At best, comparison with “industry best practices” promotes a satisfaction with some sort of competitive equality, a settling for the expediency of the ideas of someone else.  The real problem with best practices is that it stifles creativity and innovation, works against creating competitive advantage, and creates the illusion of continuous improvement.

GAAP-for-the-sake-of-GAAP?  Compliance-for-the-sake-of-compliance?  You manage every day;  you only report periodically.  You are not in the business of complying with generally-accepted accounting principles;  you are in the business of making money.  You need to do both, but compliance is a case of the tail wagging the dog.

Bottom-line:  The two arguable attributes of the NAHB Chart of Accounts Income Statement – comparativeness-driven conformity and reporting-driven compliance – might be desirable, and to a degree necessary, but they are not a justification to sacrifice sound managerial accounting.  You cannot properly and effectively manage a homebuilding operation using the cost allocations recommended in the NAHB Chart of Accounts Income Statement.

 

Next:  Part V:  Groves and Shinn:  The Debate Over Costing

 

 

(initially published on EFA on January 18, 2012, updated, incorporated, and republished here, as the third in a five-part series;  part of Above Average:  The Best of Escape from Averageness, 2009-2012)

 

In the previous post, we reported on SAI’s Fall 2011 survey of CFOs regarding the format and the utilization of their company’s particular Income Statement in relation to the NAHB Chart of Accounts Income Statement.

According to the survey, 50% of respondents said their company’s Income Statement did not comply with the NAHB Income Statement, 40% said they had to produce multiple versions of their Income Statement, 20% used a Contribution Income format, and 40% said they performed some level of breakeven analysis.  Between 40% and 60% reported compliance with NAHB-recommended placement of the following equivalent line items:  Indirect Construction Cost, Selling Expenses (including Commissions), and Financing Costs.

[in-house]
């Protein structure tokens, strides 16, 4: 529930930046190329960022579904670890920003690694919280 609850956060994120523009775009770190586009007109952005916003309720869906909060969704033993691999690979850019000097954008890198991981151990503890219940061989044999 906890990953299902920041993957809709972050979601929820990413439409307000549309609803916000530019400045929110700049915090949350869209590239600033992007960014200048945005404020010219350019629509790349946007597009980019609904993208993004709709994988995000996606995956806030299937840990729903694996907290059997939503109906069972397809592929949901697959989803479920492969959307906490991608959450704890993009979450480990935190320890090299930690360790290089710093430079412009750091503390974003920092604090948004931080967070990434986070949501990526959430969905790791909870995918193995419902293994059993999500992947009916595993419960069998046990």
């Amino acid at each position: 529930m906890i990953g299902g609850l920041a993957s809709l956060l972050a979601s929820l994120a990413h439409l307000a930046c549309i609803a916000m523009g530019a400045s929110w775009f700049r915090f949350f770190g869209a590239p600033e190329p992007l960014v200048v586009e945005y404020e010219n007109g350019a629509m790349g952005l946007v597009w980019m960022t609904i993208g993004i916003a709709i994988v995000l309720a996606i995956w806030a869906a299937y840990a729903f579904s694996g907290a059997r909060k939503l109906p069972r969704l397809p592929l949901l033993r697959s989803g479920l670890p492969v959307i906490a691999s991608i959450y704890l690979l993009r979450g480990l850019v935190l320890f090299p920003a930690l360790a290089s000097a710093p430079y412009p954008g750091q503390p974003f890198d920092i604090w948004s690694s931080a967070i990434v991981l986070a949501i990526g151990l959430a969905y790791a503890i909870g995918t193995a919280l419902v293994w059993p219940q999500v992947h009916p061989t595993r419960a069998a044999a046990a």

Hardly a ringing endorsement and picture of conformity.

We noted that the NAHB Income Statement was acceptable as a traditional, GAAP-compliant, externally-focused, functionally-oriented classification of costs, but the effect of its functional cost allocation was to indiscriminately blend costs that are either variable or non-variable, in terms of how they behave in relationship to changes in Revenue volume.  We said that this practice obscured cost behavior, and prevented the use of important management accounting tools.  In order to use Cost-Volume-Profit (CVP) – which includes breakeven analysis – we further noted that you generally must have a Contribution Income Statement;  to have a Contribution Income Statement, you must use variable costing.

But, don’t take our word for it.

As part of the survey, we asked CFOs for more than answers to survey questions;  we asked for insight related to the structure of the NAHB Income Statement (i.e., line item accounts in series 300-900), as it relates to cost allocation (variable v. absorption) and management tools (breakeven, CVP, etc.).

This was from one of the CFOs, who is also a CPA:

Homebuilding is often compared to manufacturing, but there are differences that need to be taken into account when developing an accurate costing method for management decision-making.